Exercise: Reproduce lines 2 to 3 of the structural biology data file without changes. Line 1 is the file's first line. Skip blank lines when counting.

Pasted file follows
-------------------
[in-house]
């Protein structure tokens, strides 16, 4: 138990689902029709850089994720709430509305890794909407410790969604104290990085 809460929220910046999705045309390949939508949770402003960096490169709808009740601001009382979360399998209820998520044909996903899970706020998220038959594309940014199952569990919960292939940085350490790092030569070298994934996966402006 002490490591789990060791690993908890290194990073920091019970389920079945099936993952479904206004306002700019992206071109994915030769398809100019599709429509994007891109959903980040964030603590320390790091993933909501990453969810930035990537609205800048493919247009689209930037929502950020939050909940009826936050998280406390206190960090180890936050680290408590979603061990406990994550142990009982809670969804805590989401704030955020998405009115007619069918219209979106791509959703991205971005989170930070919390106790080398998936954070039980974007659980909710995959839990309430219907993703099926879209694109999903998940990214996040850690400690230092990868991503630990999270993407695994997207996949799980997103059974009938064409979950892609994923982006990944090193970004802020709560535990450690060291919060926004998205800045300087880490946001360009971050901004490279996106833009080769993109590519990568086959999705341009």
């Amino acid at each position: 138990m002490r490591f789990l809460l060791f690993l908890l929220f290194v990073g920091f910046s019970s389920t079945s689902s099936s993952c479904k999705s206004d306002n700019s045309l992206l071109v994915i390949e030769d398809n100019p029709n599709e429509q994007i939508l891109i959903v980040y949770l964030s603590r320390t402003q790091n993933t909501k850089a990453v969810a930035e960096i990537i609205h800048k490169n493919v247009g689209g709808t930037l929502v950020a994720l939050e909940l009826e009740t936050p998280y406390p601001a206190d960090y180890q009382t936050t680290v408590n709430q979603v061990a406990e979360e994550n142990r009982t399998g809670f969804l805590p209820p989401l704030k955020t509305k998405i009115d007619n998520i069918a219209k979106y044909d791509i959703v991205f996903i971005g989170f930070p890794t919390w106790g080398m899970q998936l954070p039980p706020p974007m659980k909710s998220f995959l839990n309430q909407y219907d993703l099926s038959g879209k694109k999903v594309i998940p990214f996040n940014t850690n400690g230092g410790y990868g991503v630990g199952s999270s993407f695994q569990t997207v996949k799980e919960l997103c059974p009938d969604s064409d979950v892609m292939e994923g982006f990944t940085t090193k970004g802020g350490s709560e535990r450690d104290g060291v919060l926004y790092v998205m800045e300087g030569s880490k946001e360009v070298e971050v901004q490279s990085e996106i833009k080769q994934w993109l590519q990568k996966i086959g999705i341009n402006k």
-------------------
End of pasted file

């Protein structure tokens, strides 16, 4: 138990689902029709850089994720709430509305890794909407410790969604104290990085 809460929220910046999705045309390949939508949770402003960096490169709808009740601001009382979360399998209820998520044909996903899970706020998220038959594309940014199952569990919960292939940085350490790092030569070298994934996966402006 002490490591789990060791690993908890290194990073920091019970389920079945099936993952479904206004306002700019992206071109994915030769398809100019599709429509994007891109959903980040964030603590320390790091993933909501990453969810930035990537609205800048493919247009689209930037929502950020939050909940009826936050998280406390206190960090180890936050680290408590979603061990406990994550142990009982809670969804805590989401704030955020998405009115007619069918219209979106791509959703991205971005989170930070919390106790080398998936954070039980974007659980909710995959839990309430219907993703099926879209694109999903998940990214996040850690400690230092990868991503630990999270993407695994997207996949799980997103059974009938064409979950892609994923982006990944090193970004802020709560535990450690060291919060926004998205800045300087880490946001360009971050901004490279996106833009080769993109590519990568086959999705341009």
């Amino acid at each position: 138990m002490r490591f789990l809460l060791f690993l908890l929220f290194v990073g920091f910046s019970s389920t079945s689902s099936s993952c479904k999705s206004d306002n700019s045309l992206l071109v994915i390949e030769d398809n100019p029709n599709e429509q994007i939508l891109i959903v980040y949770l964030s603590r320390t402003q790091n993933t909501k850089a990453v969810a930035e960096i990537i609205h800048k490169n493919v247009g689209g709808t930037l929502v950020a994720l939050e909940l009826e009740t936050p998280y406390p601001a206190d960090y180890q009382t936050t680290v408590n709430q979603v061990a406990e979360e994550n142990r009982t399998g809670f969804l805590p209820p989401l704030k955020t509305k998405i009115d007619n998520i069918a219209k979106y044909d791509i959703v991205f996903i971005g989170f930070p890794t919390w106790g080398m899970q998936l954070p039980p706020p974007m659980k909710s998220f995959l839990n309430q909407y219907d993703l099926s038959g879209k694109k999903v594309i998940p990214f996040n940014t850690n400690g230092g410790y990868g991503v630990g199952s999270s993407f695994q569990t997207v996949k799980e919960l997103c059974p009938d969604s064409d979950v892609m292939e994923g982006f990944t940085t090193k970004g802020g350490s709560e535990r450690d104290g060291v919060l926004y790092v998205m800045e300087g030569s880490k946001e360009v070298e971050v901004q490279s990085e996106i833009k080769q994934w993109l590519q990568k996966i086959g999705i341009n402006k």